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Guess What Happened To The Occupy Movement?

three Occupy Wall Street protestors work on laptops, one of them checking his phone
Occupy Wall Street in 2011. Photo by David Shankbone

Occupy Wall Street has been occupied.

The fate of a Twitter account that was a widely followed source of information about the New York arm of the movement shows what happens when business, such as it is, is conducted without ground rules or a settled source of authority.

The New York Times recently reported that a group of Occupy Wall Street activists filed suit against a former compatriot after he locked the others administrators out of a jointly accessible Twitter account, @OccupyWallStNYC. The account was created by Adbusters, a Canadian magazine, but was eventually used by several of the protest movement’s leading speakers and organizers. As of this writing, it had over 178,000 followers.

Marisa Holmes, an activist affiliated with Occupy Wall Street, inherited direct control of the account from Adbusters. She distributed the login credentials to others, including Justin Wedes, who changed the password and shut the other contributors out of the account in August.

In a blog post, Wedes portrays himself and Holmes (to whom he did not refer by name) as having fostered the account together, with the team expanding outward from the two of them “organically” over time. He pointed to a series of “toxic” emails in early 2014 and the horror of some members trying to limit the number of tweets on certain topics by other member as justification for him kicking everyone out unilaterally. The account is still active, however, with tweets and retweets, presumably from Wedes alone.

“Clearly the question of ownership of the account is a contentious one, and I don’t pretend to have all the answers,” Wedes wrote (emphasis in the original).

Holmes, meanwhile, told The Times that Wedes was about to be voted out of the group when he locked them out of the Twitter account. “The key point is that it was a collaborative project, but he didn’t get that,” Holmes said. She has also disputed the idea that Wedes was ever given any form of ownership of the account. On Occupywallstreet.net, a collection of those who formerly had access to the account compared Wedes to a “disaster capitalist” and an opportunist, and they disavowed his voice as one that speaks for the movement.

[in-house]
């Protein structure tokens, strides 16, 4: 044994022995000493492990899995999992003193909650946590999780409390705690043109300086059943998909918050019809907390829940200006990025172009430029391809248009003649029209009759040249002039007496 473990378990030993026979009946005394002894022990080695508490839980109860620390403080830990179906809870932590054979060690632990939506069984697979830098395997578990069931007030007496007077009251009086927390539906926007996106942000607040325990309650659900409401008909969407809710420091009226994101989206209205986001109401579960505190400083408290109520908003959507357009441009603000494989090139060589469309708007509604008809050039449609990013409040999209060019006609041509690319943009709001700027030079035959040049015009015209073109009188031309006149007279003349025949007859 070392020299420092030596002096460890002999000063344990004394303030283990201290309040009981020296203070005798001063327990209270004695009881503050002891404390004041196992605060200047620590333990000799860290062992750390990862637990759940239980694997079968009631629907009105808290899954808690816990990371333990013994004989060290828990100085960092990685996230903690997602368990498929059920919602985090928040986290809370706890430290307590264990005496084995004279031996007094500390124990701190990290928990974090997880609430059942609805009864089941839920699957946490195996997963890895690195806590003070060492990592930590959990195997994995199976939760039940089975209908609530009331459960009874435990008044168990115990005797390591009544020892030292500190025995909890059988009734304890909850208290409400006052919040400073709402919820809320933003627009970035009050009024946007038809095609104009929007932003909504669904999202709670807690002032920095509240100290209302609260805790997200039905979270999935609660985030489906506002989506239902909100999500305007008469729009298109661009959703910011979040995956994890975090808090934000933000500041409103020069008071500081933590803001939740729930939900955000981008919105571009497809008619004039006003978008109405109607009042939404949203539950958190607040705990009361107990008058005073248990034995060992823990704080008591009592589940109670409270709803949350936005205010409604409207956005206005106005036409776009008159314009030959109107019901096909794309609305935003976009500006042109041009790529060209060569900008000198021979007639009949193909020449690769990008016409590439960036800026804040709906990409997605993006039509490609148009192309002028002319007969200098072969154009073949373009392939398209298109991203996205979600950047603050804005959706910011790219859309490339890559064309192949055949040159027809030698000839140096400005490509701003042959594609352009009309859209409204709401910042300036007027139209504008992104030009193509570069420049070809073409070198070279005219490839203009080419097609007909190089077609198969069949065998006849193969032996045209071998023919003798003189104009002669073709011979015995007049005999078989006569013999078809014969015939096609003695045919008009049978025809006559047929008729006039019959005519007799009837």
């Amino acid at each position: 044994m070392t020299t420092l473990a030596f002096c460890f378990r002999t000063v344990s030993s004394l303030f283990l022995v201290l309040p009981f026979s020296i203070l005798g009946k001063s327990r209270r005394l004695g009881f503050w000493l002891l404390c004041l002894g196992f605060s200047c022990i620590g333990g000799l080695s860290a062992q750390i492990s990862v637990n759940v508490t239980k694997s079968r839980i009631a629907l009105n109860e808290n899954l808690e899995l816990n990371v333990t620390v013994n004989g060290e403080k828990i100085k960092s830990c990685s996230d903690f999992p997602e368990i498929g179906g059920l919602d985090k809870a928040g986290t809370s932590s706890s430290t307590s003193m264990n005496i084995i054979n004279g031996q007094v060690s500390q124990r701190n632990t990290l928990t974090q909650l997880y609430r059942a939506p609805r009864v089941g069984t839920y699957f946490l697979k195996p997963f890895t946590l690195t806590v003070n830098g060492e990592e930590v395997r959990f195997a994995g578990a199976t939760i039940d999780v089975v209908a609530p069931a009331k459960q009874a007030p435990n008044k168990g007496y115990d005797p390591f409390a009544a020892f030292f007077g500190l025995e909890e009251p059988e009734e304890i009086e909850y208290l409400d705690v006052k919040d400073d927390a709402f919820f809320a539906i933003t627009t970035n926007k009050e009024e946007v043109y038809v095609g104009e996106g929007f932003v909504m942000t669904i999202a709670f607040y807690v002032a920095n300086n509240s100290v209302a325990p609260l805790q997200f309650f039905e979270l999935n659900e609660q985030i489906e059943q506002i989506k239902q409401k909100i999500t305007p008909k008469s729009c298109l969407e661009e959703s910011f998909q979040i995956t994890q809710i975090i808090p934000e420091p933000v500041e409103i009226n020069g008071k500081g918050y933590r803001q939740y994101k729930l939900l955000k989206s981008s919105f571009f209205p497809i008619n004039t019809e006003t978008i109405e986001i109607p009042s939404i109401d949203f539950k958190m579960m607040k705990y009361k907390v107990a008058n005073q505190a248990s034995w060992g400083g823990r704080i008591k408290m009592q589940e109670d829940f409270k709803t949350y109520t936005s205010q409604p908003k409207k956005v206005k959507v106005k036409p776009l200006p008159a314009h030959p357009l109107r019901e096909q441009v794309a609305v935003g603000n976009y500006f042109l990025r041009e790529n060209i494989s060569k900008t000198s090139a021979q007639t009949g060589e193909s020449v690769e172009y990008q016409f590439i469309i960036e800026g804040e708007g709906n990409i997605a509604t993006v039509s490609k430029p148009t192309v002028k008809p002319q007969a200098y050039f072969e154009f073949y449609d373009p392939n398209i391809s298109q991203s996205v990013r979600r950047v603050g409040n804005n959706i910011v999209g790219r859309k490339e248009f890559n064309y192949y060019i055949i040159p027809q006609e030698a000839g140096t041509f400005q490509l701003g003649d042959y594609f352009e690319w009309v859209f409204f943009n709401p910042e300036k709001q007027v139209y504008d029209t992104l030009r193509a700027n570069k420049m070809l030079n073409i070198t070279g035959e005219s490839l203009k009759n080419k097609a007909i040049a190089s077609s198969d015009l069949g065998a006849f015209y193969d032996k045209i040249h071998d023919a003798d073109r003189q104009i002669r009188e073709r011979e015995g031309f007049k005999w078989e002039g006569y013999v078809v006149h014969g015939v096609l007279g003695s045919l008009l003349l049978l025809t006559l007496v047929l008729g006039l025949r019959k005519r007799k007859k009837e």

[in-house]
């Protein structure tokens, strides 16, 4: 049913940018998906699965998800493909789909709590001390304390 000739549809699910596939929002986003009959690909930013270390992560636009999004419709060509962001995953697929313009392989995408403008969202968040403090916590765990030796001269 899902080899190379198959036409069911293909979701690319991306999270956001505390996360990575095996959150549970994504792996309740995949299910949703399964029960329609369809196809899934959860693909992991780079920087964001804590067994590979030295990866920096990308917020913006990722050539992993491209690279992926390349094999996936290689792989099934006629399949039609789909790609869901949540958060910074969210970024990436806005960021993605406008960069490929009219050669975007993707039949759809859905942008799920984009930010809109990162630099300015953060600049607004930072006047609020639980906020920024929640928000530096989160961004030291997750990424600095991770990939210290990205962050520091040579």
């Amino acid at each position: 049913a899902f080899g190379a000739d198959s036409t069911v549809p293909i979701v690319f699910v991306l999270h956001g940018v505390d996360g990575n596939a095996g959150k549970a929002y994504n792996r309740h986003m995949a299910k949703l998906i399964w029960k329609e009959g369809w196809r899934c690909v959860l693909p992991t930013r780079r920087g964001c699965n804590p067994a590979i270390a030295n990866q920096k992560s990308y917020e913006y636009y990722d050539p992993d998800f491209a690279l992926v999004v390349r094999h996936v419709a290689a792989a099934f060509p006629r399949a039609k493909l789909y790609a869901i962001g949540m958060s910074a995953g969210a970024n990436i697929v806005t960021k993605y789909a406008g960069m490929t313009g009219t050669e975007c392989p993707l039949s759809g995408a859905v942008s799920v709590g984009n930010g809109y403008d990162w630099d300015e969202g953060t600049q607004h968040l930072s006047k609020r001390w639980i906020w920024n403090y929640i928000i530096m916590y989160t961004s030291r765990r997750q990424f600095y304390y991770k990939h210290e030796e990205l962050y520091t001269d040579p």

The irony of the situation hardly bears remark. From its inception, the Occupy movement has demonstrated little respect for property rights of others (especially the so-called “one percent”), yet both sides of the Twitter dispute are quick to defend what they see as rightfully theirs. Wedes’ story involved taking back something he had generously shared; those who filed suit allege that he took something to which he had no particular right.

These individuals, who have acted as faces and voices of this amorphous assemblage while avoiding being cast as its leaders, are discovering that any enterprise consisting of more than one person relies on trust and rules, both explicit and implied.

Coups don’t ordinarily occur in business, except in the context of owners asserting their prerogatives. Sharing something like a Twitter account may sound good on paper, but the moment something goes wrong, the problem with the egalitarian ideas of ownerlessness and leaderlessness becomes glaringly apparent.

The Occupy philosophy, to the extent that there is one, is that people who want stuff should get it from people who already have stuff. There are mechanisms in our society to enable that to happen in certain cases. But, as members of the Occupy movement are now finding, people who create things feel entitled to control their creations. When such control is unjustly wrested from them, they feel aggrieved. This is just as true of the business owners and the stewards of the public places occupiers took for themselves as it is for those who cultivated a social media presence from which they have been subsequently shut out. Those who brought the lawsuit are seeking not only restored access to the account, but $500,000 in damages.

When Occupiers asserted their rights to claim space that belonged to others, they set a precedent that has now been used against them. It is probably not the outcome they intended.

Larry M. Elkin is the founder and president of Palisades Hudson, and is based out of Palisades Hudson’s Fort Lauderdale, Florida headquarters. He wrote several of the chapters in the firm’s recently updated book, The High Achiever’s Guide To Wealth. His contributions include Chapter 1, “Anyone Can Achieve Wealth,” and Chapter 19, “Assisting Aging Parents.” Larry was also among the authors of the firm’s previous book Looking Ahead: Life, Family, Wealth and Business After 55.

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